Baseball in Jamaica: Let’s make it happen, mon!

David Brown
Big League Stew

If a pilgrimage to Jamaica leads to a Major League Baseball team employing Usain Bolt as a pinch runner, we'll all be better for what Joel Reinebold started.

In December, Reinebold — the head groundskeeper for the South Bend (Ind.) Silverhawks who also runs a baseball academy in nearby Mishawaka — went to Jamaica, which he had visited years before. But he was returning with an idea. The South Bend Tribune tells of Reinbold's epiphany to bring baseball to a country full of athletes and, apparently, quite a few kids interested in learning how to play a game many other Caribbean countries enjoy.

Hey, if they can make it with bobsleighs, they can make it with baseball bats.

Reinebold's journey started where so many do these days, the Tribune reports. With an internet search engine:

Reinebold Googled "Baseball in Jamaica" and found a website about an organization that was trying to advance the sport in the country. Reinebold sent a message to the organizer, Donavan Duncan, a Jamaican who currently lives in the United States.

Thirty minutes later, Reinebold's phone rang.

"And the guy on the other end goes, 'Ya mon, this is Donavan Duncan from Baseball Jamaica,'" Reinebold said in his best Jamaican accent. "I started laughing because I had told some of my buddies about the whole thing ... and I thought they were messing around with me."

It wasn't buddies. It actually was Duncan, who told Reinebold that he'd love to have him down, but that he couldn't pay him.

"I said, 'that doesn't matter,'" Reinebold told him. "'I'm not coming down there to get paid. I'd just love to be a part of this somehow.' "

And if Charlie Finley were alive today, he'd be on the phone (or the computer) and recruiting the next Herb Washington.

Washington was a track star at Michigan State with no baseball experience whom the Oakland Athletics signed after manager Alvin Dark saw him compete — on television, no less — after the 1973 World Series. After bypassing the minor leagues entirely, Washington made 105 appearances with the A's, mostly in 1974, and all he did was pinch run. The A's even used him in the World Series for this. He never got a plate appearance. Not one. He stole 31 bases, was caught 17 times and scored 33 runs in his career, which ended early in the '75 season.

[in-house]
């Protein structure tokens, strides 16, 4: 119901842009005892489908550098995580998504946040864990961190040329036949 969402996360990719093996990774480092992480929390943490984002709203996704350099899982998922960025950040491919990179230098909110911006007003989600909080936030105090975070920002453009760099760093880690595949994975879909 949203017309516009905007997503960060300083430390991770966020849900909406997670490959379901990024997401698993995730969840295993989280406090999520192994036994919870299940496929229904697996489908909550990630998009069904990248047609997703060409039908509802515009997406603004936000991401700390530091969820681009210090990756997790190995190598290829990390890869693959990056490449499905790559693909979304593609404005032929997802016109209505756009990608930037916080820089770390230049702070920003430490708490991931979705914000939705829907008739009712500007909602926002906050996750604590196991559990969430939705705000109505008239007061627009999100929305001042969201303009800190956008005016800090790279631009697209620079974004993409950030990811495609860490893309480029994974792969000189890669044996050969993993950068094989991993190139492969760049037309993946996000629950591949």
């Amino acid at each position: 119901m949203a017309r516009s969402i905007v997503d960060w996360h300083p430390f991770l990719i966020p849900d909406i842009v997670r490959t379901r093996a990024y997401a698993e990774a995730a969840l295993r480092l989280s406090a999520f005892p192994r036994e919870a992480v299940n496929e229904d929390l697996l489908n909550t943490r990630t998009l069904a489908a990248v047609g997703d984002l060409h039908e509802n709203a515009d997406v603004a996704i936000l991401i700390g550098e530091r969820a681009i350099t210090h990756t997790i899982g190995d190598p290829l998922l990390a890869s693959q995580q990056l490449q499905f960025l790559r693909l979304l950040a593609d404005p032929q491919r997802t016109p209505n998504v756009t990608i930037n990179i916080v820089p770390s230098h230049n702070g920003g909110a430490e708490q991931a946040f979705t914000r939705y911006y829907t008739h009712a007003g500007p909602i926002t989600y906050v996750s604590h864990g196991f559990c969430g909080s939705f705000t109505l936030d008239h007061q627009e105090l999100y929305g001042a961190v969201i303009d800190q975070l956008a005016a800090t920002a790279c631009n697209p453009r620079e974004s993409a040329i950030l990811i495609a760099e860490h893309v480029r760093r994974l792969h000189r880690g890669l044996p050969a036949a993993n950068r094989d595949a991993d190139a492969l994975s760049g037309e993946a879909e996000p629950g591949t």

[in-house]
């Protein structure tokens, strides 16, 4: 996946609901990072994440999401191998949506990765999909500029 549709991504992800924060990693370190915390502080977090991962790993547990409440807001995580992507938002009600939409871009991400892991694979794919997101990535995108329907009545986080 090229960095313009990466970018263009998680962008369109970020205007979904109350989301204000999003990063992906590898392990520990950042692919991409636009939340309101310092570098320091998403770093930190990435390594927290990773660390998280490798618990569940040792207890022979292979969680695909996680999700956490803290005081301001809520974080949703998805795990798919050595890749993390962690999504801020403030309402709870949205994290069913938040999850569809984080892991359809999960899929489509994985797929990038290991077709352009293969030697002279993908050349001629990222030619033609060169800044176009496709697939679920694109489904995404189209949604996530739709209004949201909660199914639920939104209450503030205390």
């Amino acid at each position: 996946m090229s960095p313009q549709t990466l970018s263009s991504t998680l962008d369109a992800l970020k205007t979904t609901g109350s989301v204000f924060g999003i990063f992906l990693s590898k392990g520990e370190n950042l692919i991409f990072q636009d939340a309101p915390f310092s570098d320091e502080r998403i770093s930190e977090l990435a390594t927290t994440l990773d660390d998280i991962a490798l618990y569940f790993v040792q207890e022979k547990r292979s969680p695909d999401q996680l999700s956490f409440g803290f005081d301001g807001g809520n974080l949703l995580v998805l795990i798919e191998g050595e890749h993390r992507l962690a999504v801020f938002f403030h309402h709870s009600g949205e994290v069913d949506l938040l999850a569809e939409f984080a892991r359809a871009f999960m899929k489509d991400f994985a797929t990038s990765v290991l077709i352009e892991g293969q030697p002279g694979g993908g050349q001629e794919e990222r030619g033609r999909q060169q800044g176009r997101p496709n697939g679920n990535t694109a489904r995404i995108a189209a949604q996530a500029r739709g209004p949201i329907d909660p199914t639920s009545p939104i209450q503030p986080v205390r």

Bolt could do that, no problem. And he'd have a better success rate! Seeing that Finley is no longer with us, then the Arizona Diamondbacks (South Bend's parent club) should get first crack at Bolt when he decides to ride Jamaica's major league wave. But that's getting ahead. And it's not really the point of what Reinebold intends.

Reinebold has found a place eager to learn about baseball but one that sorely lacks in resources. Few gloves. Rocks instead of balls. Weeds where there should be grass fields. Players running in bare feet so they don't ruin their one good pair of shoes. Reinebold's academy in Indiana is called "The School of Hard Knocks," but Jamaica's baseball players probably could teach a lesson or two about those. What if it leads to real leagues, which lead to a national team, which lead to the World Baseball Classic? A lot of people make fun of the WBC, and maybe it is imperfect and a pain in the butt for major league teams, but the jokesters are being short-sighted.

It might be worth it to get in touch with Reinebold to see about donating some equipment or money for Jamaica. Of course, we've got kids in the United States who could use some new (or used) gloves, bats, balls, etc. But kids are kids. And baseball is baseball. And it's worth supporting baseball, no matter where it is played.

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